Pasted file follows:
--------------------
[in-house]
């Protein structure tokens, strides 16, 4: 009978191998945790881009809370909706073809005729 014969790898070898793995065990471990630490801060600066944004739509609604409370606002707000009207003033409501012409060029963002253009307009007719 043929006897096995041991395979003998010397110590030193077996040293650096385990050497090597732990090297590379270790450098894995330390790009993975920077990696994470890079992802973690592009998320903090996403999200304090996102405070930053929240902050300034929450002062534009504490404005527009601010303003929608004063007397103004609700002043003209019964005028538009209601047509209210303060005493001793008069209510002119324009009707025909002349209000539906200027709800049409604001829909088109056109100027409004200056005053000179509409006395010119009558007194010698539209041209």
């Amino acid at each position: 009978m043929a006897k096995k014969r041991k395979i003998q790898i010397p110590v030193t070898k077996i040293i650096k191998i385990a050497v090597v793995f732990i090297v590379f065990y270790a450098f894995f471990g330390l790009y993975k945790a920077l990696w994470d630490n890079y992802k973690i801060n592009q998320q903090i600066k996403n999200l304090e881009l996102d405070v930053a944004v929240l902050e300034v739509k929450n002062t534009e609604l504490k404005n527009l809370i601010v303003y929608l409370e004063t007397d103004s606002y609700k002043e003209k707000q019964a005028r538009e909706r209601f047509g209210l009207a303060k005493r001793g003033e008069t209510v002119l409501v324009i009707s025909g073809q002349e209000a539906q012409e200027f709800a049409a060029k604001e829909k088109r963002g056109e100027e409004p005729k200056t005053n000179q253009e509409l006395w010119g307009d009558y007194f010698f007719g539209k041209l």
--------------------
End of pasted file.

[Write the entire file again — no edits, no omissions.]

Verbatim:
[in-house]
């Protein structure tokens, strides 16, 4: 009978191998945790881009809370909706073809005729 014969790898070898793995065990471990630490801060600066944004739509609604409370606002707000009207003033409501012409060029963002253009307009007719 043929006897096995041991395979003998010397110590030193077996040293650096385990050497090597732990090297590379270790450098894995330390790009993975920077990696994470890079992802973690592009998320903090996403999200304090996102405070930053929240902050300034929450002062534009504490404005527009601010303003929608004063007397103004609700002043003209019964005028538009209601047509209210303060005493001793008069209510002119324009009707025909002349209000539906200027709800049409604001829909088109056109100027409004200056005053000179509409006395010119009558007194010698539209041209």
């Amino acid at each position: 009978m043929a006897k096995k014969r041991k395979i003998q790898i010397p110590v030193t070898k077996i040293i650096k191998i385990a050497v090597v793995f732990i090297v590379f065990y270790a450098f894995f471990g330390l790009y993975k945790a920077l990696w994470d630490n890079y992802k973690i801060n592009q998320q903090i600066k996403n999200l304090e881009l996102d405070v930053a944004v929240l902050e300034v739509k929450n002062t534009e609604l504490k404005n527009l809370i601010v303003y929608l409370e004063t007397d103004s606002y609700k002043e003209k707000q019964a005028r538009e909706r209601f047509g209210l009207a303060k005493r001793g003033e008069t209510v002119l409501v324009i009707s025909g073809q002349e209000a539906q012409e200027f709800a049409a060029k604001e829909k088109r963002g056109e100027e409004p005729k200056t005053n000179q253009e509409l006395w010119g307009d009558y007194f010698f007719g539209k041209l």